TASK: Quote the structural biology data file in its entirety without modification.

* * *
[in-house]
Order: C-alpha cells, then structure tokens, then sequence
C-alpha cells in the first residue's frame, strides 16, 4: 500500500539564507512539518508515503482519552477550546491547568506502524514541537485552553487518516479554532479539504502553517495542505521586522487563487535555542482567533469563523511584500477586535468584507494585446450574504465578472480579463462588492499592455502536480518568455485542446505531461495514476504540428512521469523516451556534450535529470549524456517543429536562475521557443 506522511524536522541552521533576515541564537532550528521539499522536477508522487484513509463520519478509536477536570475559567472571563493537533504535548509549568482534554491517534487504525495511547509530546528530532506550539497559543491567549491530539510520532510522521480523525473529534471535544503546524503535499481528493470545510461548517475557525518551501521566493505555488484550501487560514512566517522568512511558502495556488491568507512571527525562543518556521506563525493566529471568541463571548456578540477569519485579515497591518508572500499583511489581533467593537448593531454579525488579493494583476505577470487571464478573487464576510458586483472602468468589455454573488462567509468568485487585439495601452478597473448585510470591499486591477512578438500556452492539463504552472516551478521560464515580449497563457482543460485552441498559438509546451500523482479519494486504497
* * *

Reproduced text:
[in-house]
Order: C-alpha cells, then structure tokens, then sequence
C-alpha cells in the first residue's frame, strides 16, 4: 500500500539564507512539518508515503482519552477550546491547568506502524514541537485552553487518516479554532479539504502553517495542505521586522487563487535555542482567533469563523511584500477586535468584507494585446450574504465578472480579463462588492499592455502536480518568455485542446505531461495514476504540428512521469523516451556534450535529470549524456517543429536562475521557443 506522511524536522541552521533576515541564537532550528521539499522536477508522487484513509463520519478509536477536570475559567472571563493537533504535548509549568482534554491517534487504525495511547509530546528530532506550539497559543491567549491530539510520532510522521480523525473529534471535544503546524503535499481528493470545510461548517475557525518551501521566493505555488484550501487560514512566517522568512511558502495556488491568507512571527525562543518556521506563525493566529471568541463571548456578540477569519485579515497591518508572500499583511489581533467593537448593531454579525488579493494583476505577470487571464478573487464576510458586483472602468468589455454573488462567509468568485487585439495601452478597473448585510470591499486591477512578438500556452492539463504552472516551478521560464515580449497563457482543460485552441498559438509546451500523482479519494486504497